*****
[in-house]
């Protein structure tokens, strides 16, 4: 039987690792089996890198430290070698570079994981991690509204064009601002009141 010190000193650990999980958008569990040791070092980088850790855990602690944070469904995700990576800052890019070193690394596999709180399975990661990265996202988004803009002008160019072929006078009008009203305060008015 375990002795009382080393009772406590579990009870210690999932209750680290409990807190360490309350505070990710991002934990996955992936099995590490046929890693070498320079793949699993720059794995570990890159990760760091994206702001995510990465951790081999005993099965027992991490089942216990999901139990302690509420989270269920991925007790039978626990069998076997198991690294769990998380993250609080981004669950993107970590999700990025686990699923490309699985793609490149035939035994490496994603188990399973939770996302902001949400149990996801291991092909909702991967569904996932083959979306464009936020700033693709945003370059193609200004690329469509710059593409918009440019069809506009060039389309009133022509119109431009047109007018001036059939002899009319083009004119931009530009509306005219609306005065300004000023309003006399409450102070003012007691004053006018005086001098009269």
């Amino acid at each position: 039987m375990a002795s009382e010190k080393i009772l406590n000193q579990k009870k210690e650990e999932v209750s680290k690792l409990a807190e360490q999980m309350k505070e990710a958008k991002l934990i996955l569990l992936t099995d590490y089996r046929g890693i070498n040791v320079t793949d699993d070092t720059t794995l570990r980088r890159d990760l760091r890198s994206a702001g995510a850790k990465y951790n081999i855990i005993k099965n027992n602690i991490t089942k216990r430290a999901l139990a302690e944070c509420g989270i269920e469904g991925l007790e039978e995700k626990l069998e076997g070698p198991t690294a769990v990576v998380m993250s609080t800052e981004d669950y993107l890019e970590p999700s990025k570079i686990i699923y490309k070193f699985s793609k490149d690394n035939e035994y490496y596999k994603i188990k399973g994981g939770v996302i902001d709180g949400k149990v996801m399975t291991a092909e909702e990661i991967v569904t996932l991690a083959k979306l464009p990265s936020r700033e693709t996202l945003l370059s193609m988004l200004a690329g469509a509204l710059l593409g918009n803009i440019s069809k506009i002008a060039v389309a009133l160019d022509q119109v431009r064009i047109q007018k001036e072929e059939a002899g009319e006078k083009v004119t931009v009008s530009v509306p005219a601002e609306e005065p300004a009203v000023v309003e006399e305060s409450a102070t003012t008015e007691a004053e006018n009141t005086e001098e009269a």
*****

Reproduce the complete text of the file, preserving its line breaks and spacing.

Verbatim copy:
[in-house]
């Protein structure tokens, strides 16, 4: 039987690792089996890198430290070698570079994981991690509204064009601002009141 010190000193650990999980958008569990040791070092980088850790855990602690944070469904995700990576800052890019070193690394596999709180399975990661990265996202988004803009002008160019072929006078009008009203305060008015 375990002795009382080393009772406590579990009870210690999932209750680290409990807190360490309350505070990710991002934990996955992936099995590490046929890693070498320079793949699993720059794995570990890159990760760091994206702001995510990465951790081999005993099965027992991490089942216990999901139990302690509420989270269920991925007790039978626990069998076997198991690294769990998380993250609080981004669950993107970590999700990025686990699923490309699985793609490149035939035994490496994603188990399973939770996302902001949400149990996801291991092909909702991967569904996932083959979306464009936020700033693709945003370059193609200004690329469509710059593409918009440019069809506009060039389309009133022509119109431009047109007018001036059939002899009319083009004119931009530009509306005219609306005065300004000023309003006399409450102070003012007691004053006018005086001098009269």
């Amino acid at each position: 039987m375990a002795s009382e010190k080393i009772l406590n000193q579990k009870k210690e650990e999932v209750s680290k690792l409990a807190e360490q999980m309350k505070e990710a958008k991002l934990i996955l569990l992936t099995d590490y089996r046929g890693i070498n040791v320079t793949d699993d070092t720059t794995l570990r980088r890159d990760l760091r890198s994206a702001g995510a850790k990465y951790n081999i855990i005993k099965n027992n602690i991490t089942k216990r430290a999901l139990a302690e944070c509420g989270i269920e469904g991925l007790e039978e995700k626990l069998e076997g070698p198991t690294a769990v990576v998380m993250s609080t800052e981004d669950y993107l890019e970590p999700s990025k570079i686990i699923y490309k070193f699985s793609k490149d690394n035939e035994y490496y596999k994603i188990k399973g994981g939770v996302i902001d709180g949400k149990v996801m399975t291991a092909e909702e990661i991967v569904t996932l991690a083959k979306l464009p990265s936020r700033e693709t996202l945003l370059s193609m988004l200004a690329g469509a509204l710059l593409g918009n803009i440019s069809k506009i002008a060039v389309a009133l160019d022509q119109v431009r064009i047109q007018k001036e072929e059939a002899g009319e006078k083009v004119t931009v009008s530009v509306p005219a601002e609306e005065p300004a009203v000023v309003e006399e305060s409450a102070t003012t008015e007691a004053e006018n009141t005086e001098e009269a």